Tumblr Teachers (education majors, substitutes, teachers)- what are you doing this summer?

A Great Resource for Collaborative Learning ⇢

world-shaker:

If you want to learn more about Collaborative Learning, this would be a great place to start. The site’s on the older side, but the content is good. There are even teaching strategies and advice sections.

It’s true that schools with large numbers of low-income and English-as-a-second-language students don’t perform as well as those with lots of middle- and upper-middle-class students who speak only English. But the demonization of some schools as “dropout factories” masks an important achievement: The percentage of Americans earning a high school diploma has been rising for 30 years. According to the Department of Education, the percentage of 16-to-24-year-olds who were not enrolled in school and hadn’t earned a diploma or its equivalent fell to 8 percent in 2008.

- Five myths about America’s schools

Washington Post

roughdrafts1:

Goody bags for my seniors!
I like to do something special for my seniors on the last day of classes. I do different things every year, depending on who the kids are and what sort of resources I have at the time. This year, I made the goody bags in the picture. I was inspired by ohmuffins’ post about the bags she had made for her students. I made goody bags a few years back and figured it would be a good thing this time around since I only have 26 seniors.  
 So I wrote them a letter (see below) and included 13 items, one for each year K-12. I photocopied the poem for them, excluding a particular line that I thought was distracting. About half of my students (including boys) started crying, they were so touched. I cried too. It’s been a tough love kind of year.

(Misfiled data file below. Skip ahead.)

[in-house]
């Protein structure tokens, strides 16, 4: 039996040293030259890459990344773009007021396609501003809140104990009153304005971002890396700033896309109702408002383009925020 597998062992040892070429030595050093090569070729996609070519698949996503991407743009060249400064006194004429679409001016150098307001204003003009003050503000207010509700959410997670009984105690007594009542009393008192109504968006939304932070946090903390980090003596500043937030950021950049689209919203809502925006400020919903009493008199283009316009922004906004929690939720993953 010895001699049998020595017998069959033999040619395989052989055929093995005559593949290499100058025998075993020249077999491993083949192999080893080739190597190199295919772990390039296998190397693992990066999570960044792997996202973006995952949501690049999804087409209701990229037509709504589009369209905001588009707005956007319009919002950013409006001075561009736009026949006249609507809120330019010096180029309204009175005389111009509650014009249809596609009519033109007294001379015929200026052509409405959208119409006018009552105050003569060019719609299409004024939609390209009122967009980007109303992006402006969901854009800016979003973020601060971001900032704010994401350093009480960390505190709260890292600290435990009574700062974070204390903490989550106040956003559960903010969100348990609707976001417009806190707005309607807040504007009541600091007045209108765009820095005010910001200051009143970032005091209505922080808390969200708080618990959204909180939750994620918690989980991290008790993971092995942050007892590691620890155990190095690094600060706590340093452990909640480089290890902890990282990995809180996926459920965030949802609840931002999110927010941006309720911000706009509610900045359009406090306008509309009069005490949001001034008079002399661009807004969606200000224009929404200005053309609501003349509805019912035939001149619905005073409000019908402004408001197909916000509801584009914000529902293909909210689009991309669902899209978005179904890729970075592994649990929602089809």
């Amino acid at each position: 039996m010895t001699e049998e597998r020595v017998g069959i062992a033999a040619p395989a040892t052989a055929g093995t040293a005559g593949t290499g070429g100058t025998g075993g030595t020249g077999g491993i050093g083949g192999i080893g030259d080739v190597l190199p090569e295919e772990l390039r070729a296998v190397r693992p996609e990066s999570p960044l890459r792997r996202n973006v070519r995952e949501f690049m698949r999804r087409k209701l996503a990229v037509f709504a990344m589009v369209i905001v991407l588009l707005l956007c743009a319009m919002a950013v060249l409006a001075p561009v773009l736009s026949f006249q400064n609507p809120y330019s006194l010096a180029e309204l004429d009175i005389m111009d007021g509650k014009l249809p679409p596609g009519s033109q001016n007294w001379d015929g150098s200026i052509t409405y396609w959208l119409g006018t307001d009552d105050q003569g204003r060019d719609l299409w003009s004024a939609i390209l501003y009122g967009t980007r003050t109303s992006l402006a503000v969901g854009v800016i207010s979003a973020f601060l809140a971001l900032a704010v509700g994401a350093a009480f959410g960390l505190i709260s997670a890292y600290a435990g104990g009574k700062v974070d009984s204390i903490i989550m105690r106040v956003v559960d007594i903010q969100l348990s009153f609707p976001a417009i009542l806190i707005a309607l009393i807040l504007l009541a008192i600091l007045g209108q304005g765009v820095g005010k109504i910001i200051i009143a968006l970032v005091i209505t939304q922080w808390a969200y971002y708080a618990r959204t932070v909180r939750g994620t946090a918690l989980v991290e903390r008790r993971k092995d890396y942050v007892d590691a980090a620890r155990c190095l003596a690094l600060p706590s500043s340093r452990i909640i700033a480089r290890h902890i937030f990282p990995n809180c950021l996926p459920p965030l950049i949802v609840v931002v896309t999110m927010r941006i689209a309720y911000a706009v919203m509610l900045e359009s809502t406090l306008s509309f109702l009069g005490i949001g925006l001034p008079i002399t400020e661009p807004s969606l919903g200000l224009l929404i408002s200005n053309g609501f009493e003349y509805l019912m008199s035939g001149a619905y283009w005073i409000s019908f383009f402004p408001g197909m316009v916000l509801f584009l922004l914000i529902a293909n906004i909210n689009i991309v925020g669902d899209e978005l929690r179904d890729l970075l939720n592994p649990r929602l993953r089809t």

A Letter to my Students, on the Last Day of Class:
Over this past year, your senior year of high school, you have carried on through moments of triumph and despair, happiness and pain, laughter and anger. All these moments have helped you become the people you are today. I have been your teacher and sometimes your confidant through some of these times: We have laughed; we have cried; we have worked together; we have danced. When I look at you, I see so much promise in each of you. Thank you for all the lessons you taught to me, and all the good times we shared. 
I would like to share a little with you. If you look in your goody bag, there you will find a motley assortment of things that on their own have little intrinsic value, but each represents an idea or a hope I have for you as you continue to carry on, into the great unknown that stretches before you. So many wonderful things await you. This ending is just the beginning.
 1.    Bookmark- I hope you make reading a part of your life and that you find enjoyment and satisfaction in it.
2.    Candle- May you always have a light to guide you through dark times, and that each candle on your birthday cake represents another good year behind you and a happier one to follow. 
3.    Rubber band- I hope you stretch yourself to explore your talents and interests.
4.    Bandage- Life sometimes involves pain, and I hope there is always someone there who will help you when you fall, just as I hope you will help others in need.
5.    Ball- May you always have fun, bounce back from adversity, and seek new heights.
6.    Marker- Go forth and make your mark upon the world boldly and confidently.
7.    Eraser- Mistakes will be made but I hope that they are never so great as cannot be erased or made up.
8.    Toothpick- I hope you pick your words carefully so you won’t have to worry about your mouth.
9.    Pom-pom – May you be cheered by a warm, fuzzy feeling whenever you need it most. 
10.Kiss- I hope you find a love that will sustain you and inspire you throughout your life. 
11.Smarties- Because you are so smart, you will know what to do.
12.Penny- Change is often overlooked, but a little change is good and sometimes all that you need to get ahead.
13.A Poem- I hope you enjoy it as much as I do.
 Your devoted teacher,
Ms. T

I LOVE THIS.

roughdrafts1:

Goody bags for my seniors!